Based on greenhouse gas emission data from 1990 to 2020, the industrial, energy, and transportation sectors have become the main contributors to greenhouse gas emissions, with the fastest increase of 50 percent over the past 30 years.
In 2020, the industrial sector contributed 31 percent, the energy sector 28 percent, and transportation contributed 16 percent of global greenhouse gas emissions.
According to Professor Himawan Tri Bayu Murti Petrus of the UGM Faculty of Engineering, the potential for technological disruption in the industrial, energy, and transportation sectors can occur through using renewable energy sources and optimizing related infrastructure.
For example, disruption in the transportation sector through electric vehicles allows for a massive transition to renewable energy sources in the transportation sector, which previously relied on the oil and gas sector.
The same applies to the industrial sector using electricity from renewable energy sources.
Other efforts include increasing production efficiency, implementing environmentally friendly alternative technologies, and providing incentives for products produced through environmentally friendly processes.
“The industrial, energy, and transportation sectors have the greatest potential for reducing greenhouse gas emissions, with the potential for greenhouse gas emissions reduction in the energy sector reaching 4.3 million tons of CO2 through the use of renewable energy, the transportation sector 1.9 million tons of CO2 through the use of electric vehicles and increased transportation sector efficiency, and the industry sector 1.3 million tons of CO2 from production process efficiency,” he said at the UGM Senate Hall on Tuesday (September 12) when inaugurated as a professor of mineral processing science.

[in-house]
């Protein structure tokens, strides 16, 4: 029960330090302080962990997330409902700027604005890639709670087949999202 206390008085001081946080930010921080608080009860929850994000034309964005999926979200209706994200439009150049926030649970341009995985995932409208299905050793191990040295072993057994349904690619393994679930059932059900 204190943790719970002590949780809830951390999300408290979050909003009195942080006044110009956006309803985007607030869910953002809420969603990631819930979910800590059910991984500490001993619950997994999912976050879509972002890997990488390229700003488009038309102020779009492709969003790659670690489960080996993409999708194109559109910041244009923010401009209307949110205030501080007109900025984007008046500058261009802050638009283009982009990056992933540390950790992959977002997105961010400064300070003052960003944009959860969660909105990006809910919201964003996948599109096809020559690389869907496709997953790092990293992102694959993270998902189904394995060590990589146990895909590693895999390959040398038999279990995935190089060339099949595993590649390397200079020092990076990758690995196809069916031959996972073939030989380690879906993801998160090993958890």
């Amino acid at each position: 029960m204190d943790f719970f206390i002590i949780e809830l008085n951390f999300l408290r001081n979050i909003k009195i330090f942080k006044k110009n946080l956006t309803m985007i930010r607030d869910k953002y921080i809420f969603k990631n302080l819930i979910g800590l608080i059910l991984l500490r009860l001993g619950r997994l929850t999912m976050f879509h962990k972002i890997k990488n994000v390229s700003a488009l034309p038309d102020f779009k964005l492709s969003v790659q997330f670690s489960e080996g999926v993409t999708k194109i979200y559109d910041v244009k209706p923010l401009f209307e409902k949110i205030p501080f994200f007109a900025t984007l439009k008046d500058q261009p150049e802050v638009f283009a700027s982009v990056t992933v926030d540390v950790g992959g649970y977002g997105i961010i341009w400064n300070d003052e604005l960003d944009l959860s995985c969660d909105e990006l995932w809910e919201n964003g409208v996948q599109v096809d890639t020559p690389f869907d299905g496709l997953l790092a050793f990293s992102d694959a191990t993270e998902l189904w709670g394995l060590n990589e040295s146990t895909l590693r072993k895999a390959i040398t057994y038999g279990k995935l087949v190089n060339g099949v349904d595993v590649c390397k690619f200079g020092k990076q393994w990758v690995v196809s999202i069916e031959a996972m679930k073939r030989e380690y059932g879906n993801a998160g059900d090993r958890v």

In his lecture “Implementation of the Zero Waste and Circular Economy Approaches in Critical and Strategic Mineral Processing for Sustainable Mineral Processing,” Professor Petrus explained that applying environmentally friendly technology requires critical and strategic mineral raw materials.
Even the European Commission classifies some critical minerals under the Critical Raw Materials Act, with the latest assessment in 2023 classifying 21 strategic elements, 31 elements, and three groups of elements, including light and heavy rare earth metals (REM) and platinum group metals as critical elements.
Some critical minerals, especially those needed for battery production, such as lithium, nickel, cobalt, manganese, graphite, and silicon, are the main focus, with the likelihood of a supply deficit in the next 50 years.
Other important elements to consider are rare earth metals (REM) such as lanthanum, cerium, neodymium, praseodymium, and scandium, widely used as additives and enhancers in green technology performance and efficiency.
“Most of these elements have critical points vulnerable to political, social, economic, and geopolitical disturbances. For example, graphite, silicon, manganese, and rare earth metals (REM) are vulnerable in terms of supply chains due to monopolies by China,” the professor said.
“As an illustration, China holds 73 percent of graphite supply for batteries, 64 percent of silicon supply, 94 percent of manganese supply for batteries, and 85 percent of rare earth metal supply (REM).”
According to Professor Petrus, geopolitical friction between China and Western countries can disrupt global supply chains, even though these minerals are crucial in transitioning to green technology.
Indonesia, with its abundant mineral resources, has the potential to be an important global player in supplying these critical minerals.
“Exploration of primary and secondary sources of critical and strategic minerals needs attention, as well as self-reliance in downstream stages to increase added value from existing mineral potentials,” he said.
Indonesia has natural wealth in the form of minerals, including large laterite rocks in Sulawesi with the potential for nickel and cobalt, as well as abundant manganese, bauxite, and tin with the world’s best grades spread across Indonesia.
Therefore, a new paradigm in mineral resource management is needed based on sustainability aspects, namely zero waste and the circular economy.
The first concept, zero waste, is a processing process that maximizes the extraction of valuable elements from mineral resources and minimizes waste.
Meanwhile, the circular economy concept aims to create a closed cycle in the production process and maximize the recycling of products.
“This results in a very strong self-sufficiency in the domestic supply chain, thus reducing the impact of global supply chain instability,” he said.
Author: Agung Nugroho